This is key to your physical and mental well-being. Baldwin recommends that students with questions about sleep and how much it affects one’s mental health read, “The 24-hour mind: The Role of Sleep and Dreaming in Our Emotional Lives,” by Rosalind Cartwright. “It talks in great detail on how this sleep-to-wakefulness ratio can support your learning and your physical and emotional health,” Baldwin said.
  2. Eat enough (good) calories
    Sure, a pizza is fine now and then, but consider it a treat, not a mainstay. Good nutrients have vitamins and minerals that help support brain function. Also, monitor your weight. Losing or gain too much over a short period could be a sign that you are having trouble coping. 
  3. Exercise
    No, we’re not talking about starting an Olympic regimen. Focus on the importance of simply taking breaks from class. Take a walk. Don’t sit for hours on end listening to lectures and studying. Baldwin suggests that you park farther from your destination or take your trash to the dumpster that’s farthest from your apartment. These are small and subtle techniques that’s won’t take time away from your work but will have lasting impact on your mental wellness. 
  4. Stay social
    Social connections are important for mental health. This is particularly true currently, when so much of your interaction with people is via a computer screen. It’s important to make friends and build a support system. Participate in an extracurricular activity, talk to the librarian, attend office hours, etc. All these small things will make you feel better because we all need human connection. 
  5. Moderate alcohol
    Careful with White Claw and Truly. Alcohol may provide temporary relief from stress, but it also messes with your mental well-being. One study found that lawyers have the highest rate of alcohol abuse among professionals. Don’t start down that path in law school.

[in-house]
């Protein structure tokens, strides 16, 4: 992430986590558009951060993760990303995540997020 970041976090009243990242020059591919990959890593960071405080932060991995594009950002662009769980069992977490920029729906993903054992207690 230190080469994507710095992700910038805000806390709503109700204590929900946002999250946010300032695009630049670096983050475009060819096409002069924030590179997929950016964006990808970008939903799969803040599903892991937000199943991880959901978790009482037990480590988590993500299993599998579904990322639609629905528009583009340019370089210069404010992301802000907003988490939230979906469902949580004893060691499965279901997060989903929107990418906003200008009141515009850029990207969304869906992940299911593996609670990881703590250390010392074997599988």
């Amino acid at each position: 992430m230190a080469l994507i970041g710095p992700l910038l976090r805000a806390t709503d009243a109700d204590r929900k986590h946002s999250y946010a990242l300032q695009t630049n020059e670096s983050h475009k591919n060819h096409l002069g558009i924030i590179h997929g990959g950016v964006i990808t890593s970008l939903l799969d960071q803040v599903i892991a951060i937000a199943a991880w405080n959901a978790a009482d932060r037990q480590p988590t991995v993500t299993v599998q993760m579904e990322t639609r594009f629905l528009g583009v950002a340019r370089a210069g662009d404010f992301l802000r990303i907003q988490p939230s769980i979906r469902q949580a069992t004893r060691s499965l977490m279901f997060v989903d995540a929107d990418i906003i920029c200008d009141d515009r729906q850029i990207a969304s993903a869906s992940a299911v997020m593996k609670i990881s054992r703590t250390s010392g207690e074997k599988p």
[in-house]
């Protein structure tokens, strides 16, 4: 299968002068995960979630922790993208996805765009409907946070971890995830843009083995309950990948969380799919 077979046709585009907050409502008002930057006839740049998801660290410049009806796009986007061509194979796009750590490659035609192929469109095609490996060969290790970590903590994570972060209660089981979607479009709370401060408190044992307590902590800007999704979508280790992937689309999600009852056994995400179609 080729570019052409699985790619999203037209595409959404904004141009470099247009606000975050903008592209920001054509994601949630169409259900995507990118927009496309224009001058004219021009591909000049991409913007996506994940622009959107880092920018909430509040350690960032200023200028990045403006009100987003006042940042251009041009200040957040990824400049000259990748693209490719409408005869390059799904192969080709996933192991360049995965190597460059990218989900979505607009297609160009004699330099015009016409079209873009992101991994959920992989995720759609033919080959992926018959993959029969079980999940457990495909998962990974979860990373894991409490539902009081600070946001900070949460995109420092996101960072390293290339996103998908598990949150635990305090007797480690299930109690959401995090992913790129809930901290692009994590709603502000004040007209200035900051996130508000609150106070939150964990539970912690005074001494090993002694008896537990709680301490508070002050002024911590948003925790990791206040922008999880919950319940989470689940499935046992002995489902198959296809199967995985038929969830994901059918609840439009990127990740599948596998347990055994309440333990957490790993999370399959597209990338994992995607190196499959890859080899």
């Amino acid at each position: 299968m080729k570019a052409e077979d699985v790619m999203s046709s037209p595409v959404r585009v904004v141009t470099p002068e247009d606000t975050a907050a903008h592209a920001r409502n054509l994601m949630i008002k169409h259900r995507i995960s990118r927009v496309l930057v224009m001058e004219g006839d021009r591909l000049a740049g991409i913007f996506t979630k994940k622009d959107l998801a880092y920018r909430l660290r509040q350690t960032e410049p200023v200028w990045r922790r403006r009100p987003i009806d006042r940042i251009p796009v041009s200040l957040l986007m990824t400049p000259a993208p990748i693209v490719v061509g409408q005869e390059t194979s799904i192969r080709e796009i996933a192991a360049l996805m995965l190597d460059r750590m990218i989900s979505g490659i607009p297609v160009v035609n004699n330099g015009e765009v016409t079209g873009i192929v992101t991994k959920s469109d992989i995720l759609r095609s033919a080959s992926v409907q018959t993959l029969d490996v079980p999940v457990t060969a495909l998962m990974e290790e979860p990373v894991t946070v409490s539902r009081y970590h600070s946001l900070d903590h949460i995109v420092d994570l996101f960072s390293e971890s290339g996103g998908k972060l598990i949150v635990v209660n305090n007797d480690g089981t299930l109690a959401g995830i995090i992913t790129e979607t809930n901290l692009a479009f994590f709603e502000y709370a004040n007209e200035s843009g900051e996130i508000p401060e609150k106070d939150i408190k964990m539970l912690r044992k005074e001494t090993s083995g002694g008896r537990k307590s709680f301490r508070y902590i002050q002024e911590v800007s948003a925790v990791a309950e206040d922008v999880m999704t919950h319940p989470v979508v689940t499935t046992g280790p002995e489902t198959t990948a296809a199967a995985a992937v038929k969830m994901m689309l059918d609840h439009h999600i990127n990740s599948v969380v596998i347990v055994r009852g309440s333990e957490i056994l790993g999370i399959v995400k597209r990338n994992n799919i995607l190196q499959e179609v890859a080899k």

While these tips can be beneficial, there may come a time when you may need more than some shut-eye or a good friend.

How do you know if you need professional help? As with any question you ask in law school, the answer is, “It depends.”. 

For students without any pre-existing mental health issues, the signs can be relatively easy to spot, Baldwin said. Any thoughts of self-harm, for one, is a huge red flag.

But suppose you get sick, and the illness gets progressively worse over a two-to-three-week period. That could be a sign that you are suffering more than just physical illness, she said. 

“Because we internalize our stress, a lot of people carry their stress right here, and then all the sudden they start getting nerve pain and things like that, which then lead to stomach pain and all that kind of stuff,” Baldwin said.

She suggests that combatting stress with meditation and things along that line can help relieve many physical complaints.

Finally, a third indication that it’s time to seek outside help is if you are persistently unhappy for more than a week. That’s going beyond the normal blues. You could be teetering on the edge of a depressive episode. 

“We all have bad days, we have bad seasons, we have bad weeks,” Baldwin said. “If it’s one of those seasons in your life where you have the parade of horribles — someone dies, your dog runs away, the country song scenario — you can, of course, disregard this advice if that’s the case. But if you’re having that down in the dumps feeling for eight solid days without the country song scenario, that is a good time to go ahead and begin the process of seeking outside help.”

The National Jurist magazine recently held a free webinar for law students titled, “How to Succeed in Law School Even During a Pandemic.”